Logic is a young rapper we’ve had on the radar for a couple years now, but he recently really came into the spotlight when he was selected as a member of the XXL Freshman Class of 2013. We had the honor of doing an interview with Logic back in 2011, at which point he told us the following:
“In five years I see myself 2 studio albums in with a cult following all over the world and on the cusp of a successful acting career.” – Logic[Quote from 2011 Interview with Sunset in the Rearview]
Well it’s 2013, so it’s been two years, and he’s a lot closer to that goal than he was when he originally said it in 2011. He made the XXL Freshman Class list and he signed a deal with Def Jam Records. This release of Welcome to Forever is his fourth mixtape in just as many years, and it puts him much closer to his goal than where he was just days ago. In the opening track, “Welcome to Forever,” Logic shows off his rhyming skills and brushes off the haters who don’t believe in him just because of his skin tone. He makes a ballsy move on the third track by spitting over Outkast’s “Ms. Jackson” instrumental, but he kills it. He tells us about his upbringing, from the days of eating off food stamps to being the white kid who’s denied attention because he appears to be white. He lets us know in “5AM” that though you wouldn’t know it from appearance, he’s half black, but is that supposed to make him a better rapper? Are we still judging based on skin tone alone?
In all honesty, I think it still influences what I think about a rapper before I listen to anything. It’s ridiculous, but I can’t deny a hint of truth in that. But after listening to Logic, it’s hard to tell much of a difference between his voice and J. Cole’s.
That said, I don’t think the mixtape is perfect. A song like “Break It Down” doesn’t do anything for me. It’s one of those songs about getting high that really doesn’t have much more of a purpose, in my opinion. It’s fluff that could have been cut out because I think the mixtape is already too long at 20 songs. “Life Is Good” is another one that doesn’t appeal to me. It’s a story about how he’s got it good these days, but Logic…remember where you came from, man. I understand that you’re telling a story as you go through the mixtape, but you’re still a young buck who just got signed. It’s all relative, man. Overall, I think Logic sounds better over some thicker production than he does over the minimal beats, because he’s more of a straight spitter than a harmonic addition to a minimal instrumental.
came a long way from eating with goverment-gave permission/ if you think these lyrics aint deep, you too stupid to listen/ just an outcast with a mission that spits at whoever listens, bitch it’s logic - Roll Call
I respect people who try to stay true to themselves, even when everything in the world is trying to get them to do the opposite. Completely original people, too, like Andy Kaufman who heavily inspired this tape. They say, “You are who you surround yourself with,” but sometimes you get lost. I think recently I was lost–trapped in the dark corners of my own mind. This mixtape is about how I lost myself and how I continue to fight the surrounding negative energy. It’s less sad and serious than it sounds. These 17 songs are essential summer music. Burn them on a CD, go for a drive, and get lost in the funhouse.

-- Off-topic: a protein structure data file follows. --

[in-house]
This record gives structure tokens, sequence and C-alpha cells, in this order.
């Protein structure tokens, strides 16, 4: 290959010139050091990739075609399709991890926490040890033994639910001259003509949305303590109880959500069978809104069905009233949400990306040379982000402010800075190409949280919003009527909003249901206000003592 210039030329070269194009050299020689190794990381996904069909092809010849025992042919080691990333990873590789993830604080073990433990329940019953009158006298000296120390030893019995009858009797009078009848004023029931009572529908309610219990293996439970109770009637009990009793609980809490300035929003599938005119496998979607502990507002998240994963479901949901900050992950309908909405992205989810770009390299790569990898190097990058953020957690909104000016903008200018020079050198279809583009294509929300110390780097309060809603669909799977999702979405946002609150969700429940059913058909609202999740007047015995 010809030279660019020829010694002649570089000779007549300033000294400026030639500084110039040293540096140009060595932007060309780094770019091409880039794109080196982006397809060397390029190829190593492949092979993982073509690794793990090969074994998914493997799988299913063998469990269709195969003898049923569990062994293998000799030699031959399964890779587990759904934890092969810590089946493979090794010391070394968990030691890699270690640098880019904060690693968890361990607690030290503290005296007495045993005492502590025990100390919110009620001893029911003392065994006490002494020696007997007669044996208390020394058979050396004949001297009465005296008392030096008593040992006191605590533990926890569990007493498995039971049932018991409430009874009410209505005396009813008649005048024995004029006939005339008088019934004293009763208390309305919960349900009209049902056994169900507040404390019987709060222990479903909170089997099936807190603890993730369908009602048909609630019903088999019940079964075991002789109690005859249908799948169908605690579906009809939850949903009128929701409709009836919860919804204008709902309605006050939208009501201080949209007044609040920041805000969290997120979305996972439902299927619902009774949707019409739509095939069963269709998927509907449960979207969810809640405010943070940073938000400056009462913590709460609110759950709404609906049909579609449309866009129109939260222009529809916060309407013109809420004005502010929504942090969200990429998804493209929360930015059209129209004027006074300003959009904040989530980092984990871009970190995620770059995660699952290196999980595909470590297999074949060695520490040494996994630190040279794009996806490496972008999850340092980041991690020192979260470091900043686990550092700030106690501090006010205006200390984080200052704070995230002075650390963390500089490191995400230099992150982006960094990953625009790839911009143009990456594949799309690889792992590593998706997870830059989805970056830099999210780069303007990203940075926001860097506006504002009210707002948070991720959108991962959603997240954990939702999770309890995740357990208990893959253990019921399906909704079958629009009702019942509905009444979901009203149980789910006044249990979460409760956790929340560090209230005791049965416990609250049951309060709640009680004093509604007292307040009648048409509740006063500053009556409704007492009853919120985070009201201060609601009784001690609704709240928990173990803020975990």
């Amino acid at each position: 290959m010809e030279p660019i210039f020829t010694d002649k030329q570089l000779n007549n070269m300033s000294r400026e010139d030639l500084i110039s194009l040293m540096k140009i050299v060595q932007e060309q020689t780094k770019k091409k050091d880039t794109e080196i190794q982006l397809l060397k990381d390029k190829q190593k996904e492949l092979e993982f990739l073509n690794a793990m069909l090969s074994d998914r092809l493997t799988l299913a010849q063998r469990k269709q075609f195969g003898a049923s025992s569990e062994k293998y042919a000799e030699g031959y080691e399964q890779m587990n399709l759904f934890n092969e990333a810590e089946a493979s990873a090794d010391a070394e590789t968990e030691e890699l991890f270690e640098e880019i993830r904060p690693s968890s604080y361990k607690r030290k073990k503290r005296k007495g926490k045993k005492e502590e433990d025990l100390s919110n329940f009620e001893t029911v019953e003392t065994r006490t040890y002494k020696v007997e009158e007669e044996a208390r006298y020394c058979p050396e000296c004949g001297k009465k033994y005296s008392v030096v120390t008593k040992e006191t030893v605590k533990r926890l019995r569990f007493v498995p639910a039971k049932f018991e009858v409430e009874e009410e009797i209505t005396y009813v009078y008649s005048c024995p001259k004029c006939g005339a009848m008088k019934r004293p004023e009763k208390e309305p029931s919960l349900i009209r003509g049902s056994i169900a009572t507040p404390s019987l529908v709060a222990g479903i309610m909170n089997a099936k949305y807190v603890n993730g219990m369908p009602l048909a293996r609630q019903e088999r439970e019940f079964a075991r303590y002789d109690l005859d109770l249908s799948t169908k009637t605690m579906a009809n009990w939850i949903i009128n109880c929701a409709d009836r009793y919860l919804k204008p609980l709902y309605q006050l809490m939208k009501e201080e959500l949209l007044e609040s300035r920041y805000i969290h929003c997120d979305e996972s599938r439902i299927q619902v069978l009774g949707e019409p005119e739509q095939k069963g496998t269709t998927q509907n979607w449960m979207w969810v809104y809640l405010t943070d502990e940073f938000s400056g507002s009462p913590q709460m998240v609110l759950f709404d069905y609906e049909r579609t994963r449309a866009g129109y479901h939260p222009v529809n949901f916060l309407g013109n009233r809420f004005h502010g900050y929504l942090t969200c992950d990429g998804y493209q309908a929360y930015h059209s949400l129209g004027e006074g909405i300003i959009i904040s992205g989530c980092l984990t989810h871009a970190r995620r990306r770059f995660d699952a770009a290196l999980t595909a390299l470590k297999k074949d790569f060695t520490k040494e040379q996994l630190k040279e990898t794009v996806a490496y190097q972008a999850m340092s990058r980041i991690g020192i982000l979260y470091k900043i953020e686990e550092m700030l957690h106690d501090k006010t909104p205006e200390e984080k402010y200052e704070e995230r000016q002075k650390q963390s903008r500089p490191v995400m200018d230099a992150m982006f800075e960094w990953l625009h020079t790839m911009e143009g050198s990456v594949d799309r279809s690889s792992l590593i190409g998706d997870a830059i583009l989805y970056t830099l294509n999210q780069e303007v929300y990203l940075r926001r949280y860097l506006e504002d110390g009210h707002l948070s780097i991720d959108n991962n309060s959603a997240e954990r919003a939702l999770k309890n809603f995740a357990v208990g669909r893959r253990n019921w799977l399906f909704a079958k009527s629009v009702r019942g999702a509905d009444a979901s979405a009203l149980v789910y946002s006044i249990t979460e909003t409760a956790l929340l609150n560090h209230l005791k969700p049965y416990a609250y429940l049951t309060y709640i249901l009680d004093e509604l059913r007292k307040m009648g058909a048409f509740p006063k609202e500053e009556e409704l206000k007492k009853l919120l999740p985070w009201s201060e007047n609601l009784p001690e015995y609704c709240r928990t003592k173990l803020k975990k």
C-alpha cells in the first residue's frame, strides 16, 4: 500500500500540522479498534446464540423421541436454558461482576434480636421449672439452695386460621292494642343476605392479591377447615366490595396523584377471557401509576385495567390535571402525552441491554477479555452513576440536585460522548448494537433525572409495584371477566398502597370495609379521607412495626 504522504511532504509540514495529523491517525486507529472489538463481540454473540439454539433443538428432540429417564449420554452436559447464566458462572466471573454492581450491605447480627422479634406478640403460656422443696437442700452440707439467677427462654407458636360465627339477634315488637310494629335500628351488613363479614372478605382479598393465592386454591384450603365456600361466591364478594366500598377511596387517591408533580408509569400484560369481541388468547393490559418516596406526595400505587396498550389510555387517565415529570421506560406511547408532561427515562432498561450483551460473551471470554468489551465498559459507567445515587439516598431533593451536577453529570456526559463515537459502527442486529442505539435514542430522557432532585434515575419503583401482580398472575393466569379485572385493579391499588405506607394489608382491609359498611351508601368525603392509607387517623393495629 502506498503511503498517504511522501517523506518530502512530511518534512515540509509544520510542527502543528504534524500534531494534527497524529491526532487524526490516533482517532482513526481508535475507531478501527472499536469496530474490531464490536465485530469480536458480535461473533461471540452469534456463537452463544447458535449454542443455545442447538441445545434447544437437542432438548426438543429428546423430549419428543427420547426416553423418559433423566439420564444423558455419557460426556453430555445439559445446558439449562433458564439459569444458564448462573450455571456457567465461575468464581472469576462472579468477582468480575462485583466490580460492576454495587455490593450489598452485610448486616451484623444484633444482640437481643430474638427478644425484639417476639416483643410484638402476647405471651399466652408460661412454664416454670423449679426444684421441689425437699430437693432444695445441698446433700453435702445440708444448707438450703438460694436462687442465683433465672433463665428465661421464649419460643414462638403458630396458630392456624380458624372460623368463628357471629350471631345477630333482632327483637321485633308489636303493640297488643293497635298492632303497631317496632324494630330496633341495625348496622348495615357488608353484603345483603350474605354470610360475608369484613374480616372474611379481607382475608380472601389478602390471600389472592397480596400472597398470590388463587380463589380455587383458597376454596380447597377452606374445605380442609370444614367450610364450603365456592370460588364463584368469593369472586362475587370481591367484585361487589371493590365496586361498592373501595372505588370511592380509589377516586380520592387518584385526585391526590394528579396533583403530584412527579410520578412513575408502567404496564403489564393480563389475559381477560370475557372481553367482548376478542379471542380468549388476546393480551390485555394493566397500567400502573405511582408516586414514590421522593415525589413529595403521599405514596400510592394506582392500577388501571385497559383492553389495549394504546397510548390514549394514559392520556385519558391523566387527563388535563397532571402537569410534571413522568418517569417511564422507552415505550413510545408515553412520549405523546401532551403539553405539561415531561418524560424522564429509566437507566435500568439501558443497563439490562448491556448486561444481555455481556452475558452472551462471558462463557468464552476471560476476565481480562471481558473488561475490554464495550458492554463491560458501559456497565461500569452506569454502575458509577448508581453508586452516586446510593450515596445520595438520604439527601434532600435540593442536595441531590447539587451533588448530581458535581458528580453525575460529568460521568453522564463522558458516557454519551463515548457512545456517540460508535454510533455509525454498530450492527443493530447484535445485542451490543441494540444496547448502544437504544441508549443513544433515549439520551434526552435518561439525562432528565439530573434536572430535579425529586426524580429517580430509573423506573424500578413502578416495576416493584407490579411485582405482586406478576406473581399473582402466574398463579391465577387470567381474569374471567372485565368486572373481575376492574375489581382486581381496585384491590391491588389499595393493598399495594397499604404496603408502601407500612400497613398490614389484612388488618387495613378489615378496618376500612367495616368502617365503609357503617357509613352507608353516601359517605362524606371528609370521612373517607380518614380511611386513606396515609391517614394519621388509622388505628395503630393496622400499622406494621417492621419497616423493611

- Josh Record – Wonder
- Bipolar Sunshine – Rivers
- The Hard Knocks – Pocket Full of Change
- Wet – Bad Idea
- SomeKindaWonderful – Reverse
- Cave Painting – Rio
- Swim Deep – She Changes The Weather (Whitely Remix)
- Mychal Cohen – Sentimental Guy
- Cowboy Indian Bear – Let It Down
- Noname Gypsy – Sunday Morning
- SPEAK – Peaks
- Kid Astray – Hey Sister
- The Casual Tuesday – Seatbelt
- Majical Cloudz – Bugs Don’t Buzz
- Planetarian – Zoned
- PHOX – Slow Motion
- The Dear Hunter – Whisper
If it were up to me,
I would’ve remained in that dream a little later
I am constantly getting older. As a matter of fact, everyone is constantly getting older. So why wouldn’t we listen to music that reminds us of childhood? Songs that feel and sound like sunshine and rainbows and every pure and innocent thing known to man. It sounds like a trip, but really it’s not at all. Sometimes people get caught up in the irony and lose sight of the simple things. Planetarian is here to remind us. (Sorry if I made Planetarian seem like some sort of cheesy superhero. That wasn’t my intention. [Although it totally could have been because superheroes are fucking awesome.])
Shout out to Tyler, The Creator for the find.
I’ve been looking everywhere for you, hoping for success
Last year Chance The Rapper became an instant favorite of ours. His mixtape #10Day took us to his high school Chicago’s prestigious Jones College Prep, where he got suspended for a week just before prom and graduation. But it also took us further back to young Chancellor growing up in the Windy City, finding himself as a person as well as a rapper. #AcidRap moves us further. This time into the mindset of a 20-year-old wizard with a formidable flow that can switch in an instant and an undulating voice that deftly takes you through the motions of an outer-worldly experience. It’s more mature and more playful at the same time, alternating between juke beats popularized in Chicago and soulful piano medleys. In a musically-stacked 2013, this (note: I’m totally writing this based on the singles and previews) seems to stand out like a beacon of hope. Too far? Forget it. Just download the tape below.
Fuzzy Wuzzy was a bear.
Fuzzy Wuzzy had no hair.
Fuzzy Wuzzy wasn’t really fuzzy, was he?
Hit the jump for the mix tracklist… Continue reading “SITR Presents: GRIZZLY ADAMS (4/20 Mix)” »
You and me’s just a fool’s paradise.